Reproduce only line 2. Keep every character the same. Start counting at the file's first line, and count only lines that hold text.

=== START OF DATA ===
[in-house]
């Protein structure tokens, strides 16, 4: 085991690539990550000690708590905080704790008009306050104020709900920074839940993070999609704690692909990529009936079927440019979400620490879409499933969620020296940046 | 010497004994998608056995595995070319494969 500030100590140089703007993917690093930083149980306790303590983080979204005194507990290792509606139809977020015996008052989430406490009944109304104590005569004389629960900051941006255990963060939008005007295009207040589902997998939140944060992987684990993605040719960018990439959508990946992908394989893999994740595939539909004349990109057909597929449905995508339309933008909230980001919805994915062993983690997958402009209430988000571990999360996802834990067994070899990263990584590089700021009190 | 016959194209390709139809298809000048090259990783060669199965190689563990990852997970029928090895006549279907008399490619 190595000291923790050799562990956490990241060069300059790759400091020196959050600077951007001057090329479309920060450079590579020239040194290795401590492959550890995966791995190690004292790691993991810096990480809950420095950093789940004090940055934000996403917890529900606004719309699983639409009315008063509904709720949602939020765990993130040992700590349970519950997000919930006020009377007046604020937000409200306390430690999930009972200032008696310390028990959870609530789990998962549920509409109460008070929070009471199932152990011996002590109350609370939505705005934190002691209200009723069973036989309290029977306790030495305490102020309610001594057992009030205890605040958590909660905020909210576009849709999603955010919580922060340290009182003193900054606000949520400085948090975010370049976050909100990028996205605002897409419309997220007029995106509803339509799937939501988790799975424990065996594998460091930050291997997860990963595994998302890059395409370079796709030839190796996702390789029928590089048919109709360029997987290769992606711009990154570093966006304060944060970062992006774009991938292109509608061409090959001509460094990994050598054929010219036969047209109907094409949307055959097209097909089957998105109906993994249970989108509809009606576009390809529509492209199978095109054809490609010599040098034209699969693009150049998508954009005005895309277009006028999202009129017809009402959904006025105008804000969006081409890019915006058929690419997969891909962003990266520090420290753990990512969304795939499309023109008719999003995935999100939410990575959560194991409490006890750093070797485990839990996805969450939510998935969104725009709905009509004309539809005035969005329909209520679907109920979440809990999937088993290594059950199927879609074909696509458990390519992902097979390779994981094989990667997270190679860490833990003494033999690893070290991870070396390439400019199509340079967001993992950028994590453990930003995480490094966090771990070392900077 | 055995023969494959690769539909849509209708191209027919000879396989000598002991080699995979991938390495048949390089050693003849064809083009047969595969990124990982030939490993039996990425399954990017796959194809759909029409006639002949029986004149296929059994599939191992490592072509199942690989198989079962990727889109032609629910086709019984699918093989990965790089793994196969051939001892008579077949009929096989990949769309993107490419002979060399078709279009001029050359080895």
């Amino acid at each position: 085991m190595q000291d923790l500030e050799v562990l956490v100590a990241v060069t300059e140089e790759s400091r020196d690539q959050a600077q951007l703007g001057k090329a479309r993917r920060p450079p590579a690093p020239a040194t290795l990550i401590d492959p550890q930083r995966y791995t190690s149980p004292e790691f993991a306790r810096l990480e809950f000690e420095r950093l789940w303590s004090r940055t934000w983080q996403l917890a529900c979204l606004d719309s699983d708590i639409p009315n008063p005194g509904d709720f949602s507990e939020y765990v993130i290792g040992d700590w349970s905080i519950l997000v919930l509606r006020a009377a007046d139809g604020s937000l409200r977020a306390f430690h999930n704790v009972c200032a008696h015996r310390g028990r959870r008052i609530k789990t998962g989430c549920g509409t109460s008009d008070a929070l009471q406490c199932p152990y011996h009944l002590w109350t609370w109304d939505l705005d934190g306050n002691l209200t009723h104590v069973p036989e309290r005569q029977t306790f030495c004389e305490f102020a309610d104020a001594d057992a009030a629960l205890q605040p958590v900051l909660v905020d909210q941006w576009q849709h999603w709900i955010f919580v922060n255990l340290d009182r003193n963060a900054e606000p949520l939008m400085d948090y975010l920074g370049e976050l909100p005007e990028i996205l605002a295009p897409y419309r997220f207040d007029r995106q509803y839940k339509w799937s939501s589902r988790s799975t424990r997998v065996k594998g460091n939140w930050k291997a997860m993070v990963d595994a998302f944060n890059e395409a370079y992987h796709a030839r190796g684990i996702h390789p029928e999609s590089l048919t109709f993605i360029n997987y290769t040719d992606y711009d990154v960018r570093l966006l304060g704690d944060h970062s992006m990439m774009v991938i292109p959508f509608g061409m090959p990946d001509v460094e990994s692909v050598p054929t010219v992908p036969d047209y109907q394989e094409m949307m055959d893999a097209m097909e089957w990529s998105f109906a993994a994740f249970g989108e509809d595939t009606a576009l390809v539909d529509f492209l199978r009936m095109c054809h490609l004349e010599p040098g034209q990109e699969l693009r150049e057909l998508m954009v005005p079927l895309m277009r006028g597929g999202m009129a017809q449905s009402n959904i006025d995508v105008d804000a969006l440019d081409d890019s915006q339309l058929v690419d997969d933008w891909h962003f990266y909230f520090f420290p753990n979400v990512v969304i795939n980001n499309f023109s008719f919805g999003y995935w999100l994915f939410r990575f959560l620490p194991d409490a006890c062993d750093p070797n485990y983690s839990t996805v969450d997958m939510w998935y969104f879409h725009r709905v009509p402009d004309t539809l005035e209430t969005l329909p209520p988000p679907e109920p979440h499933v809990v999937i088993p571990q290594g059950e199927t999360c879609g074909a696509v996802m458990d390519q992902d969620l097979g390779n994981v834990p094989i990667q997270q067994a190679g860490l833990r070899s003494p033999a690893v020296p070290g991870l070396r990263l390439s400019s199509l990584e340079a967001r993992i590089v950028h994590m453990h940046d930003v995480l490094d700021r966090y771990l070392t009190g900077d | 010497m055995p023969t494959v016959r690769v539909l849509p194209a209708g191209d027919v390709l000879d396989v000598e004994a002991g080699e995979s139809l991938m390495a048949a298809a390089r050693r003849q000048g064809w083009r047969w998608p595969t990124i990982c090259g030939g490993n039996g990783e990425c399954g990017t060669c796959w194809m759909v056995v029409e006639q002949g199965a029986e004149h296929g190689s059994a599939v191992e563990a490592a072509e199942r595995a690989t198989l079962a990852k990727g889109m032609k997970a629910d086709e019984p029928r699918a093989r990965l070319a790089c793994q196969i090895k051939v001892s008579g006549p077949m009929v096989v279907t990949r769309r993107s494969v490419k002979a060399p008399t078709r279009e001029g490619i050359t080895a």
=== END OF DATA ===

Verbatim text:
């Protein structure tokens, strides 16, 4: 085991690539990550000690708590905080704790008009306050104020709900920074839940993070999609704690692909990529009936079927440019979400620490879409499933969620020296940046 | 010497004994998608056995595995070319494969 500030100590140089703007993917690093930083149980306790303590983080979204005194507990290792509606139809977020015996008052989430406490009944109304104590005569004389629960900051941006255990963060939008005007295009207040589902997998939140944060992987684990993605040719960018990439959508990946992908394989893999994740595939539909004349990109057909597929449905995508339309933008909230980001919805994915062993983690997958402009209430988000571990999360996802834990067994070899990263990584590089700021009190 | 016959194209390709139809298809000048090259990783060669199965190689563990990852997970029928090895006549279907008399490619 190595000291923790050799562990956490990241060069300059790759400091020196959050600077951007001057090329479309920060450079590579020239040194290795401590492959550890995966791995190690004292790691993991810096990480809950420095950093789940004090940055934000996403917890529900606004719309699983639409009315008063509904709720949602939020765990993130040992700590349970519950997000919930006020009377007046604020937000409200306390430690999930009972200032008696310390028990959870609530789990998962549920509409109460008070929070009471199932152990011996002590109350609370939505705005934190002691209200009723069973036989309290029977306790030495305490102020309610001594057992009030205890605040958590909660905020909210576009849709999603955010919580922060340290009182003193900054606000949520400085948090975010370049976050909100990028996205605002897409419309997220007029995106509803339509799937939501988790799975424990065996594998460091930050291997997860990963595994998302890059395409370079796709030839190796996702390789029928590089048919109709360029997987290769992606711009990154570093966006304060944060970062992006774009991938292109509608061409090959001509460094990994050598054929010219036969047209109907094409949307055959097209097909089957998105109906993994249970989108509809009606576009390809529509492209199978095109054809490609010599040098034209699969693009150049998508954009005005895309277009006028999202009129017809009402959904006025105008804000969006081409890019915006058929690419997969891909962003990266520090420290753990990512969304795939499309023109008719999003995935999100939410990575959560194991409490006890750093070797485990839990996805969450939510998935969104725009709905009509004309539809005035969005329909209520679907109920979440809990999937088993290594059950199927879609074909696509458990390519992902097979390779994981094989990667997270190679860490833990003494033999690893070290991870070396390439400019199509340079967001993992950028994590453990930003995480490094966090771990070392900077 | 055995023969494959690769539909849509209708191209027919000879396989000598002991080699995979991938390495048949390089050693003849064809083009047969595969990124990982030939490993039996990425399954990017796959194809759909029409006639002949029986004149296929059994599939191992490592072509199942690989198989079962990727889109032609629910086709019984699918093989990965790089793994196969051939001892008579077949009929096989990949769309993107490419002979060399078709279009001029050359080895």